Prologue: A Darkened Line
They said that my father was a great man.
They said that he was just, brave, noble in battle, in peace, in administration, and in diplomacy. They said that he broke nations in twain, humbled kings, satraps, princes, before him. And to all of them he acted with the utmost nobility.
All I knew was his cruelty, his frowning, his displeasure. I was never good enough, never wise enough, never bloody Roman enough for the old bastard.
What in the name of Zeus in the Heavens does Roman mean? To be the member of a gasping, dying client state of the Phoenician Empire? To be the member of a state that had lost battle after battle to the forces of King Hannibal? What in the name of the Zeus does being a Roman mean, here in the wilds of Mikra Asia?
And when I threw these arguments in my father's face, he would shake his head. No, he would say, no. It means none of those things, he would say. It means being above the mire that surrounds you, to be honorable, to be noble, to give glory to the Republic that once made nations quake in fear of its name.
And I could never measure up that standard, half-Greek that I was, it would seem. Though he never said as much, that's what I knew: I was a mistake, a punishment sent for one night of ill-thought-out passion. Never mind that my mother was the younger sister of Ptolemaios II Megas, he of the fallen armies on the plains of the Delta. Never mind that I was spawned of the bloodlines of kings older than even the name of my father's beloved nation!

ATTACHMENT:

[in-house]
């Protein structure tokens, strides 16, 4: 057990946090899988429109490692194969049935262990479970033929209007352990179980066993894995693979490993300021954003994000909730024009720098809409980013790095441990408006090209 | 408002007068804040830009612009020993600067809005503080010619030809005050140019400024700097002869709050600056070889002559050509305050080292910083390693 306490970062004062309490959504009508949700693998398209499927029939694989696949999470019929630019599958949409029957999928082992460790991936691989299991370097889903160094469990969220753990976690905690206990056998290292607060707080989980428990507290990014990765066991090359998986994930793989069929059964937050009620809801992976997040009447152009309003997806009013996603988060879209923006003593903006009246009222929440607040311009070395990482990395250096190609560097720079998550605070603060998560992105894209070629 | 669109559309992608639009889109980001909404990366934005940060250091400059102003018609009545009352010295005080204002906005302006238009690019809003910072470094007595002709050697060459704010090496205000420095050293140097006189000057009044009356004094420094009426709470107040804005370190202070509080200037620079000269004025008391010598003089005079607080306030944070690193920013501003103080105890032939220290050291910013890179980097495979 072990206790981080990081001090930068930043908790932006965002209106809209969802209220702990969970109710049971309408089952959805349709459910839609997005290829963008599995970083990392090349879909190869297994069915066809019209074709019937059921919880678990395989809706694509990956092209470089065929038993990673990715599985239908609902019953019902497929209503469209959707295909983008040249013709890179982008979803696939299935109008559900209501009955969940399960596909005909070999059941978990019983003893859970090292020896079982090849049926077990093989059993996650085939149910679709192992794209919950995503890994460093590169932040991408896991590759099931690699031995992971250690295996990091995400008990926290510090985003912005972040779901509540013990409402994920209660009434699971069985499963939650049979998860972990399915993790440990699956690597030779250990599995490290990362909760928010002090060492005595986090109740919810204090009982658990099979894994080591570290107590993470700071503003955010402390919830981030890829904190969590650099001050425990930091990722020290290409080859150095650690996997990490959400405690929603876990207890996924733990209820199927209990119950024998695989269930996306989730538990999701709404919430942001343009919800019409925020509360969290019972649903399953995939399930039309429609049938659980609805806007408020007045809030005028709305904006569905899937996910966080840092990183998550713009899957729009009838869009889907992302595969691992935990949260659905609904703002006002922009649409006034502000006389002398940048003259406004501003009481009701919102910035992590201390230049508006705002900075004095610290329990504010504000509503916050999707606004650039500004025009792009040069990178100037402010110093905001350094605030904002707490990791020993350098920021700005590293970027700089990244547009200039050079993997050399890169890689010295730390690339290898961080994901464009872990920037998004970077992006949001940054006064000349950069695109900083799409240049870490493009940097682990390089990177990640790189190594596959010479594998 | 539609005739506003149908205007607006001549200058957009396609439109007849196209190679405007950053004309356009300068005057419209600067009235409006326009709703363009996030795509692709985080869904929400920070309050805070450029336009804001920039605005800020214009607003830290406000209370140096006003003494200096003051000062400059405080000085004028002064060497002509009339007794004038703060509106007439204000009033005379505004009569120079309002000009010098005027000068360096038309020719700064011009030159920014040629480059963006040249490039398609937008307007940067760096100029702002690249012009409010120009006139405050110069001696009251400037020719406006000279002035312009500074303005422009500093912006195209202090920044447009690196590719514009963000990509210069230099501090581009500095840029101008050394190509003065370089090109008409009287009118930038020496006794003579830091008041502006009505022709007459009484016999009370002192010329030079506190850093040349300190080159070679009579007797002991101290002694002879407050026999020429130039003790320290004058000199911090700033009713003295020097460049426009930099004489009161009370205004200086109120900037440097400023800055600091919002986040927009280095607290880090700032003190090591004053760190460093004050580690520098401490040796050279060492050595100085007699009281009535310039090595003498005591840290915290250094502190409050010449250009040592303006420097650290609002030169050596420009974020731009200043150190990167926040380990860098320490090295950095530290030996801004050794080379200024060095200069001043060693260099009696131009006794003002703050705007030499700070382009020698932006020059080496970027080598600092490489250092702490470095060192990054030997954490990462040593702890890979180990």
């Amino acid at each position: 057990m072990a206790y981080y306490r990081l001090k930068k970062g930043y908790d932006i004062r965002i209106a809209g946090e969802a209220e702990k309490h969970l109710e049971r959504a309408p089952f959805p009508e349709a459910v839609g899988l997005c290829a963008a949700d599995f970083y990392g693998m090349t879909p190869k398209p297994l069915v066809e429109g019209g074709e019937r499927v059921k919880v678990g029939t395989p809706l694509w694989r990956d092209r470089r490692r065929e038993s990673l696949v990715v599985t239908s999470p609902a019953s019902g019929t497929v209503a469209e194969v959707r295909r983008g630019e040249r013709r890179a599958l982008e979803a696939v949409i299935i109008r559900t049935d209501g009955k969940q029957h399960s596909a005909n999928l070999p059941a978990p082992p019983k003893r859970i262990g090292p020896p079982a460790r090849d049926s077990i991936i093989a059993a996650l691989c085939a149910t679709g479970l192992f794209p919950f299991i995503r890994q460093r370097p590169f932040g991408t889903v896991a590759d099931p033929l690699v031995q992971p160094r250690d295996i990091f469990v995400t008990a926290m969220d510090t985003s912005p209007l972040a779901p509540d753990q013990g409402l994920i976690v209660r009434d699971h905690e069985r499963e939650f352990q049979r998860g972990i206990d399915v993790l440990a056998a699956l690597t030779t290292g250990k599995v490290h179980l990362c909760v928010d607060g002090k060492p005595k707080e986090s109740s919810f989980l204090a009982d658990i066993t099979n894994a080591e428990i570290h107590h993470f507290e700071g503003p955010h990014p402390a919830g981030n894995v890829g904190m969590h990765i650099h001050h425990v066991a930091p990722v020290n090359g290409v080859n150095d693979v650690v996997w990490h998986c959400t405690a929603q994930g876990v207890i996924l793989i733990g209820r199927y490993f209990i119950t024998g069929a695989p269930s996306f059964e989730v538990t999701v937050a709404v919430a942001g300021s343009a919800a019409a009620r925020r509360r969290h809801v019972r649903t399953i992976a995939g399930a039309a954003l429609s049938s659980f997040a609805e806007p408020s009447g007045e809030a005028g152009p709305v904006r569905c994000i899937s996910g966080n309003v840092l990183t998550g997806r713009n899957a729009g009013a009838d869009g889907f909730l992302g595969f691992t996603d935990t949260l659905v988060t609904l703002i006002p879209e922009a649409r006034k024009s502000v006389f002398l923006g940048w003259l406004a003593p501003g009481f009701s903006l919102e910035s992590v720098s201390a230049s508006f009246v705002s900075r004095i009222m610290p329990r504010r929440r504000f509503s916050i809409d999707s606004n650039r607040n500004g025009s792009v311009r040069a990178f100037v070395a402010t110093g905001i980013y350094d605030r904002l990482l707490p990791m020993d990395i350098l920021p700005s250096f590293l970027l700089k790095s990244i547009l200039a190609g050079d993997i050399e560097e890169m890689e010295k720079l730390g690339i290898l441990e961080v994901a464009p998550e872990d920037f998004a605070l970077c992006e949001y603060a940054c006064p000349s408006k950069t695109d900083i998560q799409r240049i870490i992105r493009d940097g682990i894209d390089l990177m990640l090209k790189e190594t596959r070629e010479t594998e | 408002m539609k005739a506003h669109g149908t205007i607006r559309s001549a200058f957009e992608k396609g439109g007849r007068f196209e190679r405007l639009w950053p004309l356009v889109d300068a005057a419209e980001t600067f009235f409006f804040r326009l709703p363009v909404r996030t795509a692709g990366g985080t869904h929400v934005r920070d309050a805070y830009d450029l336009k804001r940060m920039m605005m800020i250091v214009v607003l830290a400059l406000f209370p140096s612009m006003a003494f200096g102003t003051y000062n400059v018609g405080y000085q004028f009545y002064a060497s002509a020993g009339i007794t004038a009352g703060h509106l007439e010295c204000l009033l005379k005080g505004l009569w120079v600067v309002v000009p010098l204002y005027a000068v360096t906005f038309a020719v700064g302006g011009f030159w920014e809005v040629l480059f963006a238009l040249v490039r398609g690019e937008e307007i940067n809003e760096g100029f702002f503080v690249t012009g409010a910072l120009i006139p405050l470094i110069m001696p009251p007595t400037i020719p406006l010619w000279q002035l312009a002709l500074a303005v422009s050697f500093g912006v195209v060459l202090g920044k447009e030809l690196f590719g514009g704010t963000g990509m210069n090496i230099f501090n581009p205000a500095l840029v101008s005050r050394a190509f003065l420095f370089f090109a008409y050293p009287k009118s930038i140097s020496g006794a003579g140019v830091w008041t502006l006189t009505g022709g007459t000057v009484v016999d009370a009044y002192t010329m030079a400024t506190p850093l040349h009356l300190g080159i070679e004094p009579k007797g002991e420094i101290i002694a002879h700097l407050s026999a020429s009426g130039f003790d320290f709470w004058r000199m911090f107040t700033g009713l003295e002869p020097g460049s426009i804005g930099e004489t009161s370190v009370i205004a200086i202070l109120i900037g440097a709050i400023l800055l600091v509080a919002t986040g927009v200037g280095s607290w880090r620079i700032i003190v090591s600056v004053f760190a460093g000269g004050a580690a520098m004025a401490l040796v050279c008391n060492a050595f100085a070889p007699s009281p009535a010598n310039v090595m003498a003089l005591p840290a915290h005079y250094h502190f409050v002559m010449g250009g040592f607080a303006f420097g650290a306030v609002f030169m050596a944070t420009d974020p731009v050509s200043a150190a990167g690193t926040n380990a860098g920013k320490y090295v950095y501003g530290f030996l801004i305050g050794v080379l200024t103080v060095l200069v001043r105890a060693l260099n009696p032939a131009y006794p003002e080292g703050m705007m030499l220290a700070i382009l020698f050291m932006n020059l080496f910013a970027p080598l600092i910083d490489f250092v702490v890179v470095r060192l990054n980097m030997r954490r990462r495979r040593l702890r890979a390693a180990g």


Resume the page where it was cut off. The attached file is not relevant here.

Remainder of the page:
Gnaeus Flavius Decurius, strategos of Lydia and of Ionia, of Pamphylia and Caria, servant of the fallen king Ptolemy the Second of Egypt, was a hard father.
But what do all the long years of his tutelage matter, compared to the last fight? Shouted words, a woman's screams, a diatribe against which I could muster no defense...
And a flight into the night, with only the possessions I carried on my back to come with me.
Thus it has come that Ptolemy Flavius Decurius, descendant of the kings of old and of the purest Roman blood, commands three hundred Cretan and Ionian mercenaries in the army of self-proclaimed king Amyntas Anamixandrid in his daring rebellion against the buckling Seleucid Empire...
But this tale can wait for later. Lasthenes beckons; we set out to terrorize the foe once more, appearing and then disappearing into the night.
I stand, pull on my leather cuirass, and slide down my helmet.